BELAZ is providing 18 mining dump trucks for Codelco’s Rajo Inca copper project in Chile. Image courtesy of BELAZ.
The Rajo Inca copper project is expected to produce up to 90,000 tonnes (t) of fine copper a year. Image courtesy of Codelco.
The Rajo Inca copper project broke ground in August 2021. Image courtesy of Codelco.

The Rajo Inca project seeks to extend the productive life of the existing Salvador copper mining operation in the Atacama region of Chile by 47 years, until 2070.

Operational since 1959, the Salvador mine is owned and operated by Chilean state-owned copper miner Codelco, which is the world’s biggest copper producing company.

Salvador is a combined open-pit and underground copper mining complex comprising the Inca underground mine, and Campamento Antiguo and Quebrada M open-pit mines.

Rajo Inca will convert Salvador into a single open-pit mining operation and increase its production capacity from 60,000t to 90,000t of fine copper a year.

Rajo Inca copper project development details

Construction works on the £1bn ($1.38bn) Rajo Inca project were started in August 2021, with commissioning expected in the second half of 2022. The mine is expected to reach its full production capacity in the first half of 2023.

The pre-feasibility study (PFS) of the project was conducted in 2015, while the environmental impact assessment (EIA) was started in October 2018.

The Codelco board approved spending on the Rajo Inca project in January 2021, after securing approval from the Atacama Environmental Evaluation Commission in February 2020.

Salvador copper mine location and production details

The Salvador copper mine is located in Diego de Almagro, Chanaral province, in the Atacama region of Chile.

The mine produced 56,302 tonnes (t) of fine copper in 2020, compared to 50,561t in 2019.

Rajo Inca copper reserves

The Rajo Inca open-pit project targets 796 million tonnes (Mt) of recoverable ore reserves grading 0.59% copper at the Indio Muerto deposit during the first ten years of mining.

Mining and ore processing

The Rajo Inca copper project will employ conventional open-pit mining method to extract the remaining ore resources at the Indio Muerto deposit. The project involves a 22-month pre-stripping period to remove overburden.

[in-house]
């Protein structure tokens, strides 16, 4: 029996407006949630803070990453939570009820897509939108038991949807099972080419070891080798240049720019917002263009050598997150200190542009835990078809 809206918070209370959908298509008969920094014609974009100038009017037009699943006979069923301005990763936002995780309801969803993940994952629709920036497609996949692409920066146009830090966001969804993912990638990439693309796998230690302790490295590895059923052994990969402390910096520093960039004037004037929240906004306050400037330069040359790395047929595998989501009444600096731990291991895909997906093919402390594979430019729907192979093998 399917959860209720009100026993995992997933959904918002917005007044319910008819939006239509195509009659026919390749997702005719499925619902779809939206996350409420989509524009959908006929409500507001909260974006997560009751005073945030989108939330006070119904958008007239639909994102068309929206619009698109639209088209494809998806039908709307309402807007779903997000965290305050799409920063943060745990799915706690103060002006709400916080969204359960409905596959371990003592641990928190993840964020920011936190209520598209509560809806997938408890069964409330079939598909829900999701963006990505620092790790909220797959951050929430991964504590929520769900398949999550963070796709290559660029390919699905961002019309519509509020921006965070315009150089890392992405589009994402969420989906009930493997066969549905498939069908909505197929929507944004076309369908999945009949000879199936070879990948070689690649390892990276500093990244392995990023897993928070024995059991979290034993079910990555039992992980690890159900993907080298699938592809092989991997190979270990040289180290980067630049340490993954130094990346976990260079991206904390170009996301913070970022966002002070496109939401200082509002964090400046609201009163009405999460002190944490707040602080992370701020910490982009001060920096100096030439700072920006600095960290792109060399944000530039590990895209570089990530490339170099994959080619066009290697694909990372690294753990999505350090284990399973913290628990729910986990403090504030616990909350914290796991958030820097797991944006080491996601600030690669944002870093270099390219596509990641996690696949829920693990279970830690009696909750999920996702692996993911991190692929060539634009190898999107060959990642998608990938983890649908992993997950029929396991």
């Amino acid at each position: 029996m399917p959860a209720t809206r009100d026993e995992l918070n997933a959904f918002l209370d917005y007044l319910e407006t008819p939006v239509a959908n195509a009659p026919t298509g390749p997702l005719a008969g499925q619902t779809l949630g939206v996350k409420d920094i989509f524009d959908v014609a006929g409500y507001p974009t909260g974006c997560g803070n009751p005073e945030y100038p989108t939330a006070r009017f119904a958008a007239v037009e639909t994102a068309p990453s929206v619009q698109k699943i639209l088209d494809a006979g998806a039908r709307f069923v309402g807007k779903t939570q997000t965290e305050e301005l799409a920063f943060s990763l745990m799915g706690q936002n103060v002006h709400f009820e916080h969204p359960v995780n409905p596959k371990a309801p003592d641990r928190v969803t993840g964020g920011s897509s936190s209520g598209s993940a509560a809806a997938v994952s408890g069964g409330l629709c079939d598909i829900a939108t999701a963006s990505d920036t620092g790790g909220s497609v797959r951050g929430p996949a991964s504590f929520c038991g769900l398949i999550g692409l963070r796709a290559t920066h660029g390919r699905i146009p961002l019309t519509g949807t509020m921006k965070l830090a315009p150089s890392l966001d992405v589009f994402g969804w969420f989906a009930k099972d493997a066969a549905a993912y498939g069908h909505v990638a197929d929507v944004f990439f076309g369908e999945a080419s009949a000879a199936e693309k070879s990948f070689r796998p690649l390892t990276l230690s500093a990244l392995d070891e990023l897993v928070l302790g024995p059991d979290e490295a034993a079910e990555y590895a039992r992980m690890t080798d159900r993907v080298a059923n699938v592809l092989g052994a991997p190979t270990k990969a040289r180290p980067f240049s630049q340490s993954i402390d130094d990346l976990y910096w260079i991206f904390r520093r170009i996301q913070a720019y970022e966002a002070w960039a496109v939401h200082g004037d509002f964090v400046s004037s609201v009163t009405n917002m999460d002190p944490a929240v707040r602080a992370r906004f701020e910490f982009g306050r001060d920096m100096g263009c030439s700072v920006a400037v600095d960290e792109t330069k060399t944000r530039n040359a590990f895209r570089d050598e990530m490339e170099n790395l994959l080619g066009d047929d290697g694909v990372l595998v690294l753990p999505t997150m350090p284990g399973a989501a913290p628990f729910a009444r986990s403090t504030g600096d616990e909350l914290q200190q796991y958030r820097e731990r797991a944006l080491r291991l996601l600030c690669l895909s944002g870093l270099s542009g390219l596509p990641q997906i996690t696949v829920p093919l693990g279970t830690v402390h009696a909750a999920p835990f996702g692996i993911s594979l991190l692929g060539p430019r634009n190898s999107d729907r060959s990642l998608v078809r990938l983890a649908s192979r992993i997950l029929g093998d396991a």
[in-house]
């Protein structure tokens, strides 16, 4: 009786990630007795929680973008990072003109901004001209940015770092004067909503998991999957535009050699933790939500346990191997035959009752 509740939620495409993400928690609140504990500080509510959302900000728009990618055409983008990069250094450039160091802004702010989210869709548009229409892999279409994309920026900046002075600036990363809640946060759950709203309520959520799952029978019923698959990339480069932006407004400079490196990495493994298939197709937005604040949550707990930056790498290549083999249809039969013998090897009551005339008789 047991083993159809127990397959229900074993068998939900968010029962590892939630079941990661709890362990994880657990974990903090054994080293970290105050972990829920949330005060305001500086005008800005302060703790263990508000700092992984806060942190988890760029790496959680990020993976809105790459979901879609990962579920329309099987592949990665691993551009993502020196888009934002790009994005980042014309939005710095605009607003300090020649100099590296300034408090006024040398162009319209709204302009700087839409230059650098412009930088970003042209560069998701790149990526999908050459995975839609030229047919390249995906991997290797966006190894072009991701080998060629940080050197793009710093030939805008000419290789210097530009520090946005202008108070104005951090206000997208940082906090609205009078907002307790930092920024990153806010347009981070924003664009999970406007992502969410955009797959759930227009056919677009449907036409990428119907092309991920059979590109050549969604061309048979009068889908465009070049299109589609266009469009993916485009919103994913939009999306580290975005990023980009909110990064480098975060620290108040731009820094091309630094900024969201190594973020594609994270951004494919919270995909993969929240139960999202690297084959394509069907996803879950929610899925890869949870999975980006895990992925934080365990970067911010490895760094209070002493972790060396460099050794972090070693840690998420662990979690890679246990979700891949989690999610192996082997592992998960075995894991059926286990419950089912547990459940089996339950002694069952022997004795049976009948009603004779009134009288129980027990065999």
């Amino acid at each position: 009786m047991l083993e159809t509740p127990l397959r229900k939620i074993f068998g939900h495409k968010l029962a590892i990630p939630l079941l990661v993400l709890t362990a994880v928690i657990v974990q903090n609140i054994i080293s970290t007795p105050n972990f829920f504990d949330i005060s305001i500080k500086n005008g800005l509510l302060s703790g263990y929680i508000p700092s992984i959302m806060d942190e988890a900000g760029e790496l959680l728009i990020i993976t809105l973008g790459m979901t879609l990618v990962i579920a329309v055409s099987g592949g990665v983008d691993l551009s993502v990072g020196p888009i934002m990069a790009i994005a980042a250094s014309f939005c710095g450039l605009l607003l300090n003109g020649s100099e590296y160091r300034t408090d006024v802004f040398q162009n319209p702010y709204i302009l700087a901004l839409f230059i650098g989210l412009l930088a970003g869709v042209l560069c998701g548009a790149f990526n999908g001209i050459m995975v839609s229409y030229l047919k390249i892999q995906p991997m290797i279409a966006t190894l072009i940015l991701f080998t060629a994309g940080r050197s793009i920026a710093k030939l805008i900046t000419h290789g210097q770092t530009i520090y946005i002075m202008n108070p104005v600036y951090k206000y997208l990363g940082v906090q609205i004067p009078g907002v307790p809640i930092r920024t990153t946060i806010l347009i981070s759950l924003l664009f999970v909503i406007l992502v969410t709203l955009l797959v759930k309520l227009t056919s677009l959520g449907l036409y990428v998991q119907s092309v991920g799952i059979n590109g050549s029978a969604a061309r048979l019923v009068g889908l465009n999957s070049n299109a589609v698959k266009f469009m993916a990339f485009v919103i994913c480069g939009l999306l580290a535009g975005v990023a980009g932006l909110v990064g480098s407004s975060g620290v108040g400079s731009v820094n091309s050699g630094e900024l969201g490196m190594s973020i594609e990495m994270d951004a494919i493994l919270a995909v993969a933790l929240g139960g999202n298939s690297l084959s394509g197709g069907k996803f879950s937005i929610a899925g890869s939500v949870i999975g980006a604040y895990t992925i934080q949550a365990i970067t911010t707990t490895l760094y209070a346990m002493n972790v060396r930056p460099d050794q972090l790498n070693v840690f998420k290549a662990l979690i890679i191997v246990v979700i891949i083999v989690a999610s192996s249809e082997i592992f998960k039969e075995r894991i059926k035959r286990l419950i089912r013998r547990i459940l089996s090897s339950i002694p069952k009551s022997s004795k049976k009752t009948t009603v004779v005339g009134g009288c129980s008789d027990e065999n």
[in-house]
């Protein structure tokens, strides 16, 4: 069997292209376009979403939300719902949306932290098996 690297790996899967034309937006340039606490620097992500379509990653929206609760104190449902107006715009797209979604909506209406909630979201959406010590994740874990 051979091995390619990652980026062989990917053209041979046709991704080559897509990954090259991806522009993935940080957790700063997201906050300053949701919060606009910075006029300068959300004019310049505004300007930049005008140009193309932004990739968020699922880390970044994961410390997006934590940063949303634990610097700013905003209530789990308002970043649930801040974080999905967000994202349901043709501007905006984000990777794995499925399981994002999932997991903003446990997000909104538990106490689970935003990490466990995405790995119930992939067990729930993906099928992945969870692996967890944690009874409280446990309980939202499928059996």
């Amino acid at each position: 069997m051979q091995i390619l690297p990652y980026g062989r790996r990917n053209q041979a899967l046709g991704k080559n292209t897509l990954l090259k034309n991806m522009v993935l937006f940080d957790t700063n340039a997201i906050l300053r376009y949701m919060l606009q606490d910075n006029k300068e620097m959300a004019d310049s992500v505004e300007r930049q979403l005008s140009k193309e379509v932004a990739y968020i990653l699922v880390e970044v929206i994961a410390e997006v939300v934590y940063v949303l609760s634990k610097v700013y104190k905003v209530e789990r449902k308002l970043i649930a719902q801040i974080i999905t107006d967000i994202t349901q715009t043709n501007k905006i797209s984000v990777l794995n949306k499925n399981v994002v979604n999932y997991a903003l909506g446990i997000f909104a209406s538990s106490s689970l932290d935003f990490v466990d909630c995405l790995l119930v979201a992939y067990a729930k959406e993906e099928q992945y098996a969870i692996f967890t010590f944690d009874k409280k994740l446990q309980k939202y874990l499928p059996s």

The mining fleet will comprise hydraulic shovels, large tonnage front loaders, and up to 30 haul trucks.

The extracted ore will be sent for processing at the existing concentrator and hydrometallurgical plants. The existing processing facilities of the Salvador mine will be overhauled to optimise performance, as part of the Rajo Inca project.

The concentrates and cathodes produced from the Rajo Inca operation will be transported to either the Port of Barquitos at Punta Blanca, Ecuador, or to the Potrerillos smelter located in the Atacama region of Chile.


The Rajo Inca copper project will utilise the existing Salvador mine infrastructure including the processing and tailings storage facilities.

It will also involve two new waste dumps, one gravel dump, a reverse osmosis (RO) plant, a sanitary landfill area, and truck workshops.

Contractors involved in Salvador copper mine expansion

BELAZ, a mining truck manufacturer based in Belarus, was contracted to supply 18 mining dump trucks for the Rajo Inca copper project in June 2021. The order includes 136t BELAZ-7513, 240t BELAZ-7531C, and 290t BELAZ-75320 trucks.

H-E Parts International Mining Solutions was contracted to inspect, repair, and reassemble 23 Komatsu 930E haul trucks for the Rajo Inca copper project in April 2021.

Geotecnia Ambiental (GA), an environmental engineering and consulting firm based in Chile, was engaged to prepare the EIA report of the project.

Jacobs and Transbuild (TBD) were engaged to provide engineering review services during the feasibility study of the project.